September 23, 2021


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The original musical instrument developed by the composer Benot Jutras of the Cirque du Soleil

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Composer Benoit Jutras is developing a slate of original instruments for the stage and screen behind the many Sirku du Solil productions.

The first project will be a rock opera that identifies the Imperial family of Japan in the last days of World War II. The show, which has the title “十” (Japanese symbol for 10), was created to be edited entirely by an Asian company, including a gender-liquid cast.

Cirque du Soil is not involved with Jutras’ new work, although he frequently reunites with two circus collaborators: Harris Schapper and Taylor Jeff. Spar was involved with the troupe’s music department, and Jeffs has been a director of consulting since 2014.

The trio says their goal is to show stories outside of Hollywood-centric traditional thematic features.

“Our hope is that the smaller the degree we are able to achieve, the more we will have the opportunity to help restore the balance of the musical theater landscape,” Shipper said.

In “十” Jeffs said that listeners today may be surprised by the parallels of this show with the world.

“The unused story of the last days of World War II contains all the elements of a startling antihero story,” he said. “Reluctant about his position, the emperor of Japan alone had the power to end the dark ages of modern history. What effect does the weight of that energy have on one? ”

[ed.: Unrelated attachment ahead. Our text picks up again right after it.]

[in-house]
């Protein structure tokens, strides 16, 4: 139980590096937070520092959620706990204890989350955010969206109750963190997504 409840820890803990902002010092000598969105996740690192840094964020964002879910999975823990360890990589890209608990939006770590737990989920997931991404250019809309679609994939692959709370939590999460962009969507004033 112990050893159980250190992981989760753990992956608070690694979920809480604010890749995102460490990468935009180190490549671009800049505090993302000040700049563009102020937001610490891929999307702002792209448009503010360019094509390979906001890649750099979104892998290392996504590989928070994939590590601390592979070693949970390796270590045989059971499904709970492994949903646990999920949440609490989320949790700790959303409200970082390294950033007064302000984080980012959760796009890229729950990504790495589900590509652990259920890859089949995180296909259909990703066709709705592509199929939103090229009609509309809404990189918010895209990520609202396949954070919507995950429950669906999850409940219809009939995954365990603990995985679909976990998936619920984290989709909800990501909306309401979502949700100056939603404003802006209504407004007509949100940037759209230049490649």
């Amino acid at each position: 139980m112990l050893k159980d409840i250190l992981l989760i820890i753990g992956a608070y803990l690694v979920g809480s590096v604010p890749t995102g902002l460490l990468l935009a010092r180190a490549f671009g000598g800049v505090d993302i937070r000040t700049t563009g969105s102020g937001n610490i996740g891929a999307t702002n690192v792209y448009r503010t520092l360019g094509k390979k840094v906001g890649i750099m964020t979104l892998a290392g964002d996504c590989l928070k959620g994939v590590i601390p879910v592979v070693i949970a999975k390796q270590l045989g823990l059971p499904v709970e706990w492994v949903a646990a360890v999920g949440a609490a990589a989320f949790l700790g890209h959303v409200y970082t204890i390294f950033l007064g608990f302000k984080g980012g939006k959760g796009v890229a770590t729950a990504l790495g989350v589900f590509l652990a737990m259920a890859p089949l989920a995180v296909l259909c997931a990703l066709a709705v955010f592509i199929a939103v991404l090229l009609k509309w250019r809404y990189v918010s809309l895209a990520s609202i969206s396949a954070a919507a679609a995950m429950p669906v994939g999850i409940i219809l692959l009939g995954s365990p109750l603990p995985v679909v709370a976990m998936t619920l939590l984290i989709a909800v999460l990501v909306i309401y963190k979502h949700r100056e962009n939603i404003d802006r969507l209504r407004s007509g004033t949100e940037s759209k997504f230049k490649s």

Lazy loaded figure

Still a production from the upcoming musical of Jutras.

This initiative marks the first introduction of yutras in English language musical instruments. Outside of Cirque du Solil, he has composed music for several live shows, including “Le Rev” in Las Vegas, “House of Dancing Water” in Macau, China, and “The Han Show” in Wuhan, China. Although the epidemic has brought live entertainment to a standstill, Yutras believe the theater will help people recover from the challenging COVID-19 crisis.

“When the world’s theaters begin to reopen, we need to encourage our audiences to come back and rediscover the power of live performances,” he said. “When musical theater works, it’s a higher one that lasts a lifetime. Me and my colleagues are eager to contribute to this great medium.

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